Nocturia and electrocardiographic abnormalities among patients at an inner-city cardiology clinic.

Nocturia has been increasingly recognized as a potential manifestation of cardiovascular disease. However, the relationship between nocturia and electrocardiographic (ECG) abnormalities has not been studied. This study aims to characterize the diagnostic utility of nocturia in identifying left ventricular hypertrophy (LVH), left atrial enlargement (LAE), and prolonged QTc on ECG.

Retrospective analysis of nocturnal voiding frequency and contemporaneous ECG data from consecutive patients evaluated at a university-based outpatient cardiology clinic. Three sets of three incremental binary multiple logistic regression models controlling for (1) age, (2) sex and race, and (3) body mass index, hypertension, diabetes mellitus, and diuretic utilization were performed to determine whether nocturia was predictive of LVH, LAE, and prolonged QTc.

Included patients (n = 143, 77.6% nocturia) were predominantly African-American (89.5%), female (74.1%), and obese (61.5%), of whom 44.1%, 41.3%, and 27.3% had LVH, LAE, and prolonged QTc, respectively. Older age, African-American race, obesity, hypertension, diuretic use, LVH, and LAE were significantly associated with nocturia on univariate analysis. No significant differences were observed in the strength of associations between nocturia and LVH, LAE, or QTc prolongation based on age. Nocturia independently predicted LVH in Models I-III (odds ratios [ORs], 2.99-3.20; relative risks [RRs], 1.18 for all, p ≤ .046) and LAE in Models I-III (ORs, 4.24-4.72; RRs, 1.21 for all, p ≤ .015). No significant associations were observed between nocturia and prolonged QTc.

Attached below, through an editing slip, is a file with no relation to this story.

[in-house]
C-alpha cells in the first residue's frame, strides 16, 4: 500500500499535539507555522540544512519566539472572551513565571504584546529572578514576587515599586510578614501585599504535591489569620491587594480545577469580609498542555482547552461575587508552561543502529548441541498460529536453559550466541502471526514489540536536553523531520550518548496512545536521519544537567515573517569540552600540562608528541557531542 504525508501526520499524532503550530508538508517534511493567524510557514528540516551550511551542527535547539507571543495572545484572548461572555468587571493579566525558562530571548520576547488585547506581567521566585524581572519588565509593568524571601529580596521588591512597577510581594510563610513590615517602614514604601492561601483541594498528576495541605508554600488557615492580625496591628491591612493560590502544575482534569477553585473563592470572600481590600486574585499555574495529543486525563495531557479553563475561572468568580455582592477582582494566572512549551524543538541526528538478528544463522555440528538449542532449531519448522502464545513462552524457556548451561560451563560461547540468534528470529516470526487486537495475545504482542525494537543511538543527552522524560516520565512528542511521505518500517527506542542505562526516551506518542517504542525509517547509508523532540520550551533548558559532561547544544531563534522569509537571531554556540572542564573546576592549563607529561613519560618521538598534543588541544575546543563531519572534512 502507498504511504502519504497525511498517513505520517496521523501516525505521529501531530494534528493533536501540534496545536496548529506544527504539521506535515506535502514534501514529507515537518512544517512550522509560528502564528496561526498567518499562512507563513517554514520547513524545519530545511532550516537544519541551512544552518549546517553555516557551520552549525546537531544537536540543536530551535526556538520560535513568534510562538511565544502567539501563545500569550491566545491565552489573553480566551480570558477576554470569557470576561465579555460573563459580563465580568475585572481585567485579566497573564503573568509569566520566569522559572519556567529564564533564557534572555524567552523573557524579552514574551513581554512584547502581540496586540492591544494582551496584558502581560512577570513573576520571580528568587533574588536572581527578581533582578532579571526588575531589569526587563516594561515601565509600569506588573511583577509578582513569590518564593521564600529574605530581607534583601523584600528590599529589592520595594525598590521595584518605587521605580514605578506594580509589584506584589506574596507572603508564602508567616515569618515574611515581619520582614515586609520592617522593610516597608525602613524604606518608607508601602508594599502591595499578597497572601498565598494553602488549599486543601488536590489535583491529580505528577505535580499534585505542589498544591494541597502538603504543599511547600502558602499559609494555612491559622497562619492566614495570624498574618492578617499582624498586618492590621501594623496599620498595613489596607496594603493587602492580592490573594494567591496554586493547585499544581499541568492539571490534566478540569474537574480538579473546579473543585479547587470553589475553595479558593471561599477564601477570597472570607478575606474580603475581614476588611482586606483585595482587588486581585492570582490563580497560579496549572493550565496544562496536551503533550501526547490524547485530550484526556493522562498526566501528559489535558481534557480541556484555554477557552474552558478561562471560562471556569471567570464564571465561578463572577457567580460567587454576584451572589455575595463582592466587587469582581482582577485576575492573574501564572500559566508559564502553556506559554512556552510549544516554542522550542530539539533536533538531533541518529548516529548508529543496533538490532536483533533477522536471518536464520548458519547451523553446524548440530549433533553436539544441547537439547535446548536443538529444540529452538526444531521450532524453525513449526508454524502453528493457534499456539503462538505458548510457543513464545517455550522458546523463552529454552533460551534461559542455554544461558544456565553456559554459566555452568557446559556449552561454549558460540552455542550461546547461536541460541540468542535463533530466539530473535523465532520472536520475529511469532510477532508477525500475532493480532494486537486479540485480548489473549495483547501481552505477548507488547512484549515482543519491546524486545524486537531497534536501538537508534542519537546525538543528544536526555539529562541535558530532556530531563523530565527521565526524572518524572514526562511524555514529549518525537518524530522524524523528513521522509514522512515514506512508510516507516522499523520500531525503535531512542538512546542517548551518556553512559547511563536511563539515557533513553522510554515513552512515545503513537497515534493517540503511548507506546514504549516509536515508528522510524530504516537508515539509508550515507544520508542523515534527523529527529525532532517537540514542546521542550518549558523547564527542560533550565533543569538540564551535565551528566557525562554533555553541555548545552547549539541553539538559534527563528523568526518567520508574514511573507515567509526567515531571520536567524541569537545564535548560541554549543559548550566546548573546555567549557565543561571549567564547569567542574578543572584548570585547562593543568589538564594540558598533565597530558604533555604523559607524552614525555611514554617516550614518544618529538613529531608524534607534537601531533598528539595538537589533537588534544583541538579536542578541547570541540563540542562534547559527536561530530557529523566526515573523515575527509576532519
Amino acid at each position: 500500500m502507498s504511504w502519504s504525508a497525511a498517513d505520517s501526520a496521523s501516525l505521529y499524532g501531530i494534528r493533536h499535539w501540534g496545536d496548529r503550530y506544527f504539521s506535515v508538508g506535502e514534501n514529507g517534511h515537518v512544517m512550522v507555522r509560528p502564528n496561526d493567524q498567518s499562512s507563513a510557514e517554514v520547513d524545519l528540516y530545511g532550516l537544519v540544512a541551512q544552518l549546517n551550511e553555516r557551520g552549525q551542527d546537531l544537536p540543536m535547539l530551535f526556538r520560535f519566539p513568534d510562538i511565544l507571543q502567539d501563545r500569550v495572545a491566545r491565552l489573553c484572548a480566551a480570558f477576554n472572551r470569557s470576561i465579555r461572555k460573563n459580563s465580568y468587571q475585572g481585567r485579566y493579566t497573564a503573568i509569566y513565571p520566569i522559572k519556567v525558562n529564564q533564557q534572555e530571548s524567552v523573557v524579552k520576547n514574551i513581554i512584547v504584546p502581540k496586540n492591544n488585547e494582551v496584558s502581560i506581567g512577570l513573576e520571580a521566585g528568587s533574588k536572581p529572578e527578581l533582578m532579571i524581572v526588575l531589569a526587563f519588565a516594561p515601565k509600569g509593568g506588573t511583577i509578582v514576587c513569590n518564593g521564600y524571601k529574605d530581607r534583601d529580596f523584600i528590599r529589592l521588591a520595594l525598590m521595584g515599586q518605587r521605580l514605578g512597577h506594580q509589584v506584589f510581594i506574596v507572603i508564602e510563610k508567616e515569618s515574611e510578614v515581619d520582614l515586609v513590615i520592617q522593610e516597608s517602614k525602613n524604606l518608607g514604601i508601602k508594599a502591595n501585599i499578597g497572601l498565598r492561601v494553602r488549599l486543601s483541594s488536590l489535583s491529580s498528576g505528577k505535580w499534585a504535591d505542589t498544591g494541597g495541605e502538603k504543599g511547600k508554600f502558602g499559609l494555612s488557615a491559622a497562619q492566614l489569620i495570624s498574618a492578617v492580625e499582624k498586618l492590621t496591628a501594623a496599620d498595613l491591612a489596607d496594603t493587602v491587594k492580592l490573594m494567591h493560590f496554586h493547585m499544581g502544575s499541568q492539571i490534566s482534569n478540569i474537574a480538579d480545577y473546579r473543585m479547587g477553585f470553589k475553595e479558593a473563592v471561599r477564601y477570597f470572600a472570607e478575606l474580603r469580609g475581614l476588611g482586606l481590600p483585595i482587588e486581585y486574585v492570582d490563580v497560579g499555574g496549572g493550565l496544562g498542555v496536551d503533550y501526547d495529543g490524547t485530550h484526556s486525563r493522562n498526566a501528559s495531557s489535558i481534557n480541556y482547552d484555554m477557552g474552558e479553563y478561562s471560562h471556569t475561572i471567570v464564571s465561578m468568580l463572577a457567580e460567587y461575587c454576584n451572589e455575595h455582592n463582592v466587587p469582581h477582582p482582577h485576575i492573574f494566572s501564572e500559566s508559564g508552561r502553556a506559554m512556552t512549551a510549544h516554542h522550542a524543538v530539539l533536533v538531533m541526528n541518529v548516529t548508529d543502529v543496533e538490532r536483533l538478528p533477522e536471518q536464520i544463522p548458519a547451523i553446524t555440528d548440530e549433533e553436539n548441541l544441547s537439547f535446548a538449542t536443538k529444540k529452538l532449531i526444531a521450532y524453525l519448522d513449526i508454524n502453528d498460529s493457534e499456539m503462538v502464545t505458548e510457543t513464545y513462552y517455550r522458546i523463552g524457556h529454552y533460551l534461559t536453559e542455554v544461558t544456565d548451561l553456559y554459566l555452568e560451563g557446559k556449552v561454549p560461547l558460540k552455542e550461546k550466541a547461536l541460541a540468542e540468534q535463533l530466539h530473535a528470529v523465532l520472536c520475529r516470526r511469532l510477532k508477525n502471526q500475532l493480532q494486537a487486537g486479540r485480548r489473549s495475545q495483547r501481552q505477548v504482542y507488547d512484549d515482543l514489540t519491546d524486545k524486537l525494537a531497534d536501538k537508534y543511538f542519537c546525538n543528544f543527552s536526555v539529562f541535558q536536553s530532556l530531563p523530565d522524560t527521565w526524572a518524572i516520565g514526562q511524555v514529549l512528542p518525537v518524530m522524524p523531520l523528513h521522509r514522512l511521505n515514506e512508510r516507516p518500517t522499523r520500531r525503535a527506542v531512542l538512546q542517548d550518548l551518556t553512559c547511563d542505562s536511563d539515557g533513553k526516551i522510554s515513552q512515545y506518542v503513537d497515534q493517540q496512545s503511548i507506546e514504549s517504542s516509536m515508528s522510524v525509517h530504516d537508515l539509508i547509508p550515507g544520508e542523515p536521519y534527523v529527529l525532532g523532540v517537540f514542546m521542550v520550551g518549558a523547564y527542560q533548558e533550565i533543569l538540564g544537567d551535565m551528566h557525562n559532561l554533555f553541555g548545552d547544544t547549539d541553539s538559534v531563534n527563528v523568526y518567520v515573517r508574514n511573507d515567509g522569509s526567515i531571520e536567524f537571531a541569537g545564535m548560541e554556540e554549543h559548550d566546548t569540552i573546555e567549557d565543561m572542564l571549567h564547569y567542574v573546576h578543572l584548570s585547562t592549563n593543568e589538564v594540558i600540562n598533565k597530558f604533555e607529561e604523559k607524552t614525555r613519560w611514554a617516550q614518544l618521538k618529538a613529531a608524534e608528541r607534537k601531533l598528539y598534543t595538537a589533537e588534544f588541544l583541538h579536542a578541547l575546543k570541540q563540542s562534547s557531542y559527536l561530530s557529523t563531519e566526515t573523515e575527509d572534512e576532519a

Nocturia may be a risk marker for underlying structural cardiac abnormalities.

Neurourology and urodynamics. 2020 Dec 21 [Epub ahead of print]

Pakinam Mekki, Thomas F Monaghan, Lily Lee, Christina W Agudelo, Fred Gong, Christopher D George, Kyle P Michelson, Zhan D Wu, Jeffrey P Weiss, Karel Everaert, Roger R Dmochowski, Donald L Bliwise, Alan J Wein, Jason M Lazar

Department of Medicine, Division of Cardiovascular Medicine, SUNY Downstate Health Sciences University, Brooklyn, New York, USA., Department of Urology, SUNY Downstate Health Sciences University, Brooklyn, New York, USA., Department of Urology, Ghent University Hospital, Ghent, Belgium., Department of Urological Surgery, Vanderbilt University Medical Center, Nashville, Tennessee, USA., Department of Neurology, Emory University School of Medicine, Atlanta, Georgia, USA., Division of Urology, Perelman School of Medicine at the University of Pennsylvania, Philadelphia, Pennsylvania, USA.